Home Pearltrees for iPad is a Must-Have App

Pearltrees for iPad is a Must-Have App

“Tell me when it’s an iPad app,” I’ve told the team behind web curation startup Pearltrees over and over again. That day has finally come and what was a clumsy, Flash-based web experience is now a gorgeous, brilliant iPad app. Happy day, the Pearltrees iPad app is finally here!

Pearltrees is a link saving and sharing service that uses a beautiful visual metaphor – links are saved as floating glass orbs just made for touching, swiping and zooming. You might be confused by the iPad app if you haven’t used the web interface a little already. You can go be my buddy here. Bookmark links on a topic as you peruse the web, with a bookmarklet on either desktop or mobile browsers, then go back and read the collection on your iPad in the Pearltrees app. Look at any link’s preview and you can see who else has saved that link and in what collection. Click and drag their collection into your own collection and you can quickly build out a body of reading on any topic. The app isn’t perfect but it’s a real joy for anyone who loves to read content on the web.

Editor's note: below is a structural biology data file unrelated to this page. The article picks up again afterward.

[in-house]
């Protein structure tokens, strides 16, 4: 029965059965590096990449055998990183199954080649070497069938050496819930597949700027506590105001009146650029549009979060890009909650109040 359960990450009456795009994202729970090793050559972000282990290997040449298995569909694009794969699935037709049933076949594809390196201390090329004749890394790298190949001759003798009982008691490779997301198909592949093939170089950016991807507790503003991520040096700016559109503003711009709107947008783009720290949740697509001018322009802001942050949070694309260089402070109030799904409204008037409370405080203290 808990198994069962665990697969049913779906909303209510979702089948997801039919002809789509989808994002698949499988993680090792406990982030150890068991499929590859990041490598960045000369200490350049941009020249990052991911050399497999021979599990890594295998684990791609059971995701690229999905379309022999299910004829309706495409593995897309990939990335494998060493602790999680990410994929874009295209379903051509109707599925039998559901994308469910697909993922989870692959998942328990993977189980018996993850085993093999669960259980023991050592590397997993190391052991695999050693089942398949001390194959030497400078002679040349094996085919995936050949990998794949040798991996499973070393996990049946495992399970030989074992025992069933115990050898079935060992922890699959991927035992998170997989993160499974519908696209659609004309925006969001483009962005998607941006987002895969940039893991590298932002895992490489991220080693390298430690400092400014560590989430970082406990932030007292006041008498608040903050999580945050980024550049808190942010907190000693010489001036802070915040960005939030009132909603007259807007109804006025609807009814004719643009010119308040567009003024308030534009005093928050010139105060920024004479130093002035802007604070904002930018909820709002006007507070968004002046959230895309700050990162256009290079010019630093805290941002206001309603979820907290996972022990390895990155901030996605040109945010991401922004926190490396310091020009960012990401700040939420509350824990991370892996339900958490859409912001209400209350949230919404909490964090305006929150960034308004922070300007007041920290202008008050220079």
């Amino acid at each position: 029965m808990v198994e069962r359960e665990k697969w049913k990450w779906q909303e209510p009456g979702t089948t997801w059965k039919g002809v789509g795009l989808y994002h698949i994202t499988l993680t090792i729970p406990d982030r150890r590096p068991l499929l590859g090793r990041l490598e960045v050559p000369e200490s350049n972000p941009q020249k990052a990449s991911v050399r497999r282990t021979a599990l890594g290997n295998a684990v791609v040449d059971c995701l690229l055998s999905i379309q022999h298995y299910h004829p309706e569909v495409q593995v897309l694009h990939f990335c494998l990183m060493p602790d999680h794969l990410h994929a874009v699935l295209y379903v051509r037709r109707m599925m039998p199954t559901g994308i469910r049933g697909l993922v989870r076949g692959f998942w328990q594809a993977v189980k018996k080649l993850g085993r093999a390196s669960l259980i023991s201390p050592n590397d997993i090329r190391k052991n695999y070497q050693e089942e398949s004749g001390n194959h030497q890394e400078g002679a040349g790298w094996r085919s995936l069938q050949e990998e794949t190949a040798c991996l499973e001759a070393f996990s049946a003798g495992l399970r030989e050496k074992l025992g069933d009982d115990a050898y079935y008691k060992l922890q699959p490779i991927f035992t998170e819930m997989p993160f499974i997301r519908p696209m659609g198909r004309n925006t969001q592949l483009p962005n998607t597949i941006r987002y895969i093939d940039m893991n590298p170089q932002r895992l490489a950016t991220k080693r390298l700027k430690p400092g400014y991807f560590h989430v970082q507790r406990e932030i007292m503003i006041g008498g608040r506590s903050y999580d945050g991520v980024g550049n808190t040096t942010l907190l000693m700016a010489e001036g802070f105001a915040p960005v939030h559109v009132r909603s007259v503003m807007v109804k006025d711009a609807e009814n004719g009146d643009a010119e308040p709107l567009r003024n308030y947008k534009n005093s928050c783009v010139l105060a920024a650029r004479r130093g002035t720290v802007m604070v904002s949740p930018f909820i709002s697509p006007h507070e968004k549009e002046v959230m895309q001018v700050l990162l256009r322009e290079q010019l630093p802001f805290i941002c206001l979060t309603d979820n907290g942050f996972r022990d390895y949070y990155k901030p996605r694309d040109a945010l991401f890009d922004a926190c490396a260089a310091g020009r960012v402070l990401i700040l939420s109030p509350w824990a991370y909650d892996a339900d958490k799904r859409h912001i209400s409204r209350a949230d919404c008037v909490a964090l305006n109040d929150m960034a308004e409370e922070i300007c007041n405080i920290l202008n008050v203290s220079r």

Above, my collection of links related to Pearltrees. Below, a great example of a Pearl layers and layers deep. This one is really impressive and shows what can be done with the service. There’s a little bit of a learning curve but it’s not too bad at all. It’s much easier and nicer to use on the iPad than on the web.

What do you get out of it? A reading list, a new way to relate to organized content, new discoveries of related content and people.

I am really having a good time using Pearltrees but there are a few things that could make it much better. Discovery is weak. There’s a button titled “related interests” that does an ok job of spidering out from any Pearl, but I would like to explore art related Pearls that other people have built and I just can’t find any. There ought to be a search feature, like there is on the web.

Another feature that would make this all the more compelling would be offline caching of content. I’d love to save all the sub-Pearls and all the linked pages in a collection for reading on an airplane.

Now if you’ll excuse me, I just found a great looking Pearl about crisis mapping technology Ushahidi and I really want to zip around on my iPad and read it.

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